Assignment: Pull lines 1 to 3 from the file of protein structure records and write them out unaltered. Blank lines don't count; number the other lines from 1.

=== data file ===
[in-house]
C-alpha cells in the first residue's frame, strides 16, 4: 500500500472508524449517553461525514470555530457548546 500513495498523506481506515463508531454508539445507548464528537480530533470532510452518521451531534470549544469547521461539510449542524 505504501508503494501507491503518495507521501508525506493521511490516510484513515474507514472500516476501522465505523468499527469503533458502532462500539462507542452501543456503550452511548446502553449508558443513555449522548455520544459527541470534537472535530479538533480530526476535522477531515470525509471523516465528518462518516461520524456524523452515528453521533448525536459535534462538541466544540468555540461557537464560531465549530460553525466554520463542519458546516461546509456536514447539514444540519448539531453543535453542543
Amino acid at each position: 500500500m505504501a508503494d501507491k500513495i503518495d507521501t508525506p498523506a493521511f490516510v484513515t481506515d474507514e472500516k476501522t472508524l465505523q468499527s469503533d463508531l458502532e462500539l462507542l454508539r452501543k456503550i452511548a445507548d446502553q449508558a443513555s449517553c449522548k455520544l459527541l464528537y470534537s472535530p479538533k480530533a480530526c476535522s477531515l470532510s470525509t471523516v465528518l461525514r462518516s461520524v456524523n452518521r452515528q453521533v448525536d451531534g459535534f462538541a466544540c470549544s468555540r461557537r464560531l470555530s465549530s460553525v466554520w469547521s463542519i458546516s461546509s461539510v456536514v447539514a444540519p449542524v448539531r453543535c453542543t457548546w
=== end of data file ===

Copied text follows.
[in-house]
C-alpha cells in the first residue's frame, strides 16, 4: 500500500472508524449517553461525514470555530457548546 500513495498523506481506515463508531454508539445507548464528537480530533470532510452518521451531534470549544469547521461539510449542524 505504501508503494501507491503518495507521501508525506493521511490516510484513515474507514472500516476501522465505523468499527469503533458502532462500539462507542452501543456503550452511548446502553449508558443513555449522548455520544459527541470534537472535530479538533480530526476535522477531515470525509471523516465528518462518516461520524456524523452515528453521533448525536459535534462538541466544540468555540461557537464560531465549530460553525466554520463542519458546516461546509456536514447539514444540519448539531453543535453542543
Amino acid at each position: 500500500m505504501a508503494d501507491k500513495i503518495d507521501t508525506p498523506a493521511f490516510v484513515t481506515d474507514e472500516k476501522t472508524l465505523q468499527s469503533d463508531l458502532e462500539l462507542l454508539r452501543k456503550i452511548a445507548d446502553q449508558a443513555s449517553c449522548k455520544l459527541l464528537y470534537s472535530p479538533k480530533a480530526c476535522s477531515l470532510s470525509t471523516v465528518l461525514r462518516s461520524v456524523n452518521r452515528q453521533v448525536d451531534g459535534f462538541a466544540c470549544s468555540r461557537r464560531l470555530s465549530s460553525v466554520w469547521s463542519i458546516s461546509s461539510v456536514v447539514a444540519p449542524v448539531r453543535c453542543t457548546w